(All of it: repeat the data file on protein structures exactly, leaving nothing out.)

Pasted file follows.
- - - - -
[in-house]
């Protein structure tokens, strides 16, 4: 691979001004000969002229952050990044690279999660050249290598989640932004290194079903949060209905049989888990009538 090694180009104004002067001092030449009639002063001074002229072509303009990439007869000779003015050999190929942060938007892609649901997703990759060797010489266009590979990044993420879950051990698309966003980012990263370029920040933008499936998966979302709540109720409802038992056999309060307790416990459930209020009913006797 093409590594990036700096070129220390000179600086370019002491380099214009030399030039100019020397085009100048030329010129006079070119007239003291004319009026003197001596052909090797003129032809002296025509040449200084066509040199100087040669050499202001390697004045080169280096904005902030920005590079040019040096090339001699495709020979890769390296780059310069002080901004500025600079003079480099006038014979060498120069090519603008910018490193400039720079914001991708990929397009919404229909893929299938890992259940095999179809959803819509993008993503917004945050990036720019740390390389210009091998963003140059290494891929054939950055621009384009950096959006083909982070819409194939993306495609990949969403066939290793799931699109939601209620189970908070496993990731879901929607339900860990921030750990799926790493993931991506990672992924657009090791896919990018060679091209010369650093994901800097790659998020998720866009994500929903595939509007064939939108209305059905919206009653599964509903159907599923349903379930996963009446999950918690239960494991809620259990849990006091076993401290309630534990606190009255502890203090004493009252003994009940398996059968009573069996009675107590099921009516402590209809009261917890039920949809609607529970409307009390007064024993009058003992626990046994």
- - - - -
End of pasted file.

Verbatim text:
[in-house]
């Protein structure tokens, strides 16, 4: 691979001004000969002229952050990044690279999660050249290598989640932004290194079903949060209905049989888990009538 090694180009104004002067001092030449009639002063001074002229072509303009990439007869000779003015050999190929942060938007892609649901997703990759060797010489266009590979990044993420879950051990698309966003980012990263370029920040933008499936998966979302709540109720409802038992056999309060307790416990459930209020009913006797 093409590594990036700096070129220390000179600086370019002491380099214009030399030039100019020397085009100048030329010129006079070119007239003291004319009026003197001596052909090797003129032809002296025509040449200084066509040199100087040669050499202001390697004045080169280096904005902030920005590079040019040096090339001699495709020979890769390296780059310069002080901004500025600079003079480099006038014979060498120069090519603008910018490193400039720079914001991708990929397009919404229909893929299938890992259940095999179809959803819509993008993503917004945050990036720019740390390389210009091998963003140059290494891929054939950055621009384009950096959006083909982070819409194939993306495609990949969403066939290793799931699109939601209620189970908070496993990731879901929607339900860990921030750990799926790493993931991506990672992924657009090791896919990018060679091209010369650093994901800097790659998020998720866009994500929903595939509007064939939108209305059905919206009653599964509903159907599923349903379930996963009446999950918690239960494991809620259990849990006091076993401290309630534990606190009255502890203090004493009252003994009940398996059968009573069996009675107590099921009516402590209809009261917890039920949809609607529970409307009390007064024993009058003992626990046994």